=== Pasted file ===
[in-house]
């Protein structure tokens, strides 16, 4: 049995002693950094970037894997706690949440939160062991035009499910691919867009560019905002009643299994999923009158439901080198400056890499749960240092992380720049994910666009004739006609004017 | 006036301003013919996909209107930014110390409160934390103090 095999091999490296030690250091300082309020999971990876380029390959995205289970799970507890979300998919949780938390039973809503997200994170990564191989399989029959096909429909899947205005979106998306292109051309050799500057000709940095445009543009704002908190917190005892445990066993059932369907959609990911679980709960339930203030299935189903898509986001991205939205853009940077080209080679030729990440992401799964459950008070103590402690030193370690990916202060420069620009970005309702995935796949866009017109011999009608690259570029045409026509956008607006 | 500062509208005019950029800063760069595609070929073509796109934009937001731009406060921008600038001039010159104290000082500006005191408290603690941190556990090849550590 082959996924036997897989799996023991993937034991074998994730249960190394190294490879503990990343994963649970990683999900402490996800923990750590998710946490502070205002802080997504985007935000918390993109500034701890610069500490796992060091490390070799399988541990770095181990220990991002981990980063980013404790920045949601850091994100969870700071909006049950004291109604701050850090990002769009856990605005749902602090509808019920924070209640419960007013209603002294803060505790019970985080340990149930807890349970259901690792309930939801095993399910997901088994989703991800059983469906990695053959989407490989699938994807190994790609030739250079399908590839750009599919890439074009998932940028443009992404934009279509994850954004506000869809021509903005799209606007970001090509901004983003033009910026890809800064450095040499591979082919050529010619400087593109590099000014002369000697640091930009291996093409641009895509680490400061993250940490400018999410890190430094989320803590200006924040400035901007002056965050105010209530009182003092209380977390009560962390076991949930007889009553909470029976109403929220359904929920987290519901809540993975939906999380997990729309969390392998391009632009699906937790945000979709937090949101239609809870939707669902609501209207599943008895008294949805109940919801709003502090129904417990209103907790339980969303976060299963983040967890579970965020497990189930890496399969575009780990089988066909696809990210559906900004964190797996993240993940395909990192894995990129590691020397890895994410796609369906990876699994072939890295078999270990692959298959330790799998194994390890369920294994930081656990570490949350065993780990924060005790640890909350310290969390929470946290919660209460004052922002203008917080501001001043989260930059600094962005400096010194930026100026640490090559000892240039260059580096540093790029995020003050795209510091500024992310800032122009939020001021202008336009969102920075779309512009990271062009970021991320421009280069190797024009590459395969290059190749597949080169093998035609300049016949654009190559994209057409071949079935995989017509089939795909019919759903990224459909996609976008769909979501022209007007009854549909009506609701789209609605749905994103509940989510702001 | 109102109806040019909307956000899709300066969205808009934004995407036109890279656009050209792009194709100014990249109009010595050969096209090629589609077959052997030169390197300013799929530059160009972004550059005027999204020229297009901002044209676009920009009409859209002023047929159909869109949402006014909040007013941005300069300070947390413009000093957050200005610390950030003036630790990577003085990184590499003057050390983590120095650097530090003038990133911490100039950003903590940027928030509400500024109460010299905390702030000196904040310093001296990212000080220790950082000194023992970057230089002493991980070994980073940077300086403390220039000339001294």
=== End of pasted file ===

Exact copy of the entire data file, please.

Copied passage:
[in-house]
């Protein structure tokens, strides 16, 4: 049995002693950094970037894997706690949440939160062991035009499910691919867009560019905002009643299994999923009158439901080198400056890499749960240092992380720049994910666009004739006609004017 | 006036301003013919996909209107930014110390409160934390103090 095999091999490296030690250091300082309020999971990876380029390959995205289970799970507890979300998919949780938390039973809503997200994170990564191989399989029959096909429909899947205005979106998306292109051309050799500057000709940095445009543009704002908190917190005892445990066993059932369907959609990911679980709960339930203030299935189903898509986001991205939205853009940077080209080679030729990440992401799964459950008070103590402690030193370690990916202060420069620009970005309702995935796949866009017109011999009608690259570029045409026509956008607006 | 500062509208005019950029800063760069595609070929073509796109934009937001731009406060921008600038001039010159104290000082500006005191408290603690941190556990090849550590 082959996924036997897989799996023991993937034991074998994730249960190394190294490879503990990343994963649970990683999900402490996800923990750590998710946490502070205002802080997504985007935000918390993109500034701890610069500490796992060091490390070799399988541990770095181990220990991002981990980063980013404790920045949601850091994100969870700071909006049950004291109604701050850090990002769009856990605005749902602090509808019920924070209640419960007013209603002294803060505790019970985080340990149930807890349970259901690792309930939801095993399910997901088994989703991800059983469906990695053959989407490989699938994807190994790609030739250079399908590839750009599919890439074009998932940028443009992404934009279509994850954004506000869809021509903005799209606007970001090509901004983003033009910026890809800064450095040499591979082919050529010619400087593109590099000014002369000697640091930009291996093409641009895509680490400061993250940490400018999410890190430094989320803590200006924040400035901007002056965050105010209530009182003092209380977390009560962390076991949930007889009553909470029976109403929220359904929920987290519901809540993975939906999380997990729309969390392998391009632009699906937790945000979709937090949101239609809870939707669902609501209207599943008895008294949805109940919801709003502090129904417990209103907790339980969303976060299963983040967890579970965020497990189930890496399969575009780990089988066909696809990210559906900004964190797996993240993940395909990192894995990129590691020397890895994410796609369906990876699994072939890295078999270990692959298959330790799998194994390890369920294994930081656990570490949350065993780990924060005790640890909350310290969390929470946290919660209460004052922002203008917080501001001043989260930059600094962005400096010194930026100026640490090559000892240039260059580096540093790029995020003050795209510091500024992310800032122009939020001021202008336009969102920075779309512009990271062009970021991320421009280069190797024009590459395969290059190749597949080169093998035609300049016949654009190559994209057409071949079935995989017509089939795909019919759903990224459909996609976008769909979501022209007007009854549909009506609701789209609605749905994103509940989510702001 | 109102109806040019909307956000899709300066969205808009934004995407036109890279656009050209792009194709100014990249109009010595050969096209090629589609077959052997030169390197300013799929530059160009972004550059005027999204020229297009901002044209676009920009009409859209002023047929159909869109949402006014909040007013941005300069300070947390413009000093957050200005610390950030003036630790990577003085990184590499003057050390983590120095650097530090003038990133911490100039950003903590940027928030509400500024109460010299905390702030000196904040310093001296990212000080220790950082000194023992970057230089002493991980070994980073940077300086403390220039000339001294």